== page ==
Here are your three-day box office returns (new releases bolded):
1. Furious Six - $98.5 million
2. The Hangover Part III - $42.4 million
3. Star Trek Into Darkness - $38.0 million
4. Epic - $34.2 million
5. Iron Man 3 - $19.4 million
6. The Great Gatsby - $13.7 million
7. Mud - $1.9 million
8. 42 - $1.24 million
9. The Croods - $1.21 million
10. Oblivion - $0.8 million
The Big Stories
After Star Trek Into Darkness failed to hit the magical nine digits over the course of its first weekend, pundits can rest easy that they got one right this time. Universal kicked off its summer in expected glorious fashion as the sixth installment of its Fast & Furious series (did you ever imagine you would hear that phrase back in 2001?) and is estimated to clear around $122 million over the holiday. Even without the extra day boost, the film is still well ahead of chapter five of Toretto, O'Connor and "Family" and smoked some rather hefty competition en route to a record-breaking Memorial Day weekend.
Furious Six (Plus That Rock Guy and Carano Gal)
Let's call the film what it is. After all that's how the title reads (without the parentheses) as the film opens. While I cannot give full respect to the films themselves, the numbers are still rather impressive for a series that was basically Season of the Witch-ing itself with Tokyo Drift. That film made $62 million in the summer of 2006 after the previous two grossed $144 and $127 million, respectively. It is the only film in the franchise to gross under $100 and to open with less than a $40 million weekend. I don't get it. Then again, I didn't get the success of The Hangover either, which we'll get to momentarily. In terms of all-time Memorial Day weekends, here is where Furious Six ranks:
Pirates of the Caribbean: At World's End ($139.8 million), Indiana Jones and the Kingdom of the Crystal Skull ($126.9), X-Men: The Last Stand ($122.8), Furious Six ($122.1), The Hangover Part II ($103.4), The Lost World: Jurassic Park ($90.1), The Day After Tomorrow ($85.8), Bruce Almighty ($85.7), Pearl Harbor ($75.1), Mission: Impossible II ($70.8)
How far can the film go from there? The average post-Memorial weekend drop of the other nine films in that top 10 was 56.42%. For the four films that opened over $100 it was 61.8%. That's about in line with the franchise average as entries two through five decline 63%, 59.1%, 61.6% and 62.4% respectively. In weekend two, that would put Furious Six somewhere between $37-40 million as it tussles off against the new M. Night Shyamalan (After Earth) and robber magicians (Now You See Me). That should put it somewhere between $181-187 million by next weekend and will easily top Fast Five's $209 million from 2011.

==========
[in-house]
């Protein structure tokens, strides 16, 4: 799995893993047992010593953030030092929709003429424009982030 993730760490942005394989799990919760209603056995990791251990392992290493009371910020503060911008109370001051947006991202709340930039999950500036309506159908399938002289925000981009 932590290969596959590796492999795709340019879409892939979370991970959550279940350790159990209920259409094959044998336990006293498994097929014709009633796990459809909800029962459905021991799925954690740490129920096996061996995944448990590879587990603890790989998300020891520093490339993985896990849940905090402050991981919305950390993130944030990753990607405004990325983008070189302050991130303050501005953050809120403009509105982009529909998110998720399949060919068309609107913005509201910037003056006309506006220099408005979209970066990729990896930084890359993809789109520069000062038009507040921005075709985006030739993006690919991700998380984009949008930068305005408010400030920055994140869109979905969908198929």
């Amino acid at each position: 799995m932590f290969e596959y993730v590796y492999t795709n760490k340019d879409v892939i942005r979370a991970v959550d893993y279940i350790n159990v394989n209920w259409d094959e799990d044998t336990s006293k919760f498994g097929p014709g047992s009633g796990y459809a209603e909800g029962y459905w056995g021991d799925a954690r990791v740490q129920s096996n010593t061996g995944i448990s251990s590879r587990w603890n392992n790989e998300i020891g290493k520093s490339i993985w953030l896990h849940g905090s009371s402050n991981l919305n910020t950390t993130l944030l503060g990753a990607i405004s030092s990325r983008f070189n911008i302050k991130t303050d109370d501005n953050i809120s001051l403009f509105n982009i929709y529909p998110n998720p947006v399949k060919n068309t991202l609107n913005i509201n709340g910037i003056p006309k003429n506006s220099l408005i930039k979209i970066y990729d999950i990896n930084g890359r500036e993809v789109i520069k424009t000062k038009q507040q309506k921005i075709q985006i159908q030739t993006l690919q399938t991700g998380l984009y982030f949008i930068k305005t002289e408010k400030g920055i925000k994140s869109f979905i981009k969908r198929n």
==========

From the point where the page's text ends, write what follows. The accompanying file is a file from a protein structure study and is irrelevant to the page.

Hangover and a Drunk America
Meanwhile, The Hangover series got its few remaining sheep to cough up money on the worst trilogy in movie history (at least until The Human Centipede 3 is complete.) Save the comments on how you liked the first one. It was a direct-to-video (at best) piece of garbage and deep down you knew it to be true when you hated the sequel. Well, here we are at the "epic finale." The reviews are worse than ever and, despite how hearty the numbers look this weekend, the box office for the series even moreso. What once was a little $35 million comedy that grossed $467 million worldwide to become the biggest R-rated comedy of all time (at least until Ted came along) has seen its budget expand over the years. Part II cost $80 million and grossed $586 million worldwide. Part III's cost is now up to $103 million and even those who still cling to the original as some modern comedy classic should be asking the question - "for what?"
Pirates of the Caribbean: At World's End ($139.8 million), X-Men: The Last Stand ($122.8), Men In Black 3 ($69.2), The Hangover Part III ($42.4), Indiana Jones and the Last Crusade ($37.0), Return of the Jedi ($30.4), Back to the Future Part III ($23.7), Alien 3 ($23.1), Rambo III ($16.7), Rocky III ($16.0), Beverly Hills Cop III ($15.2)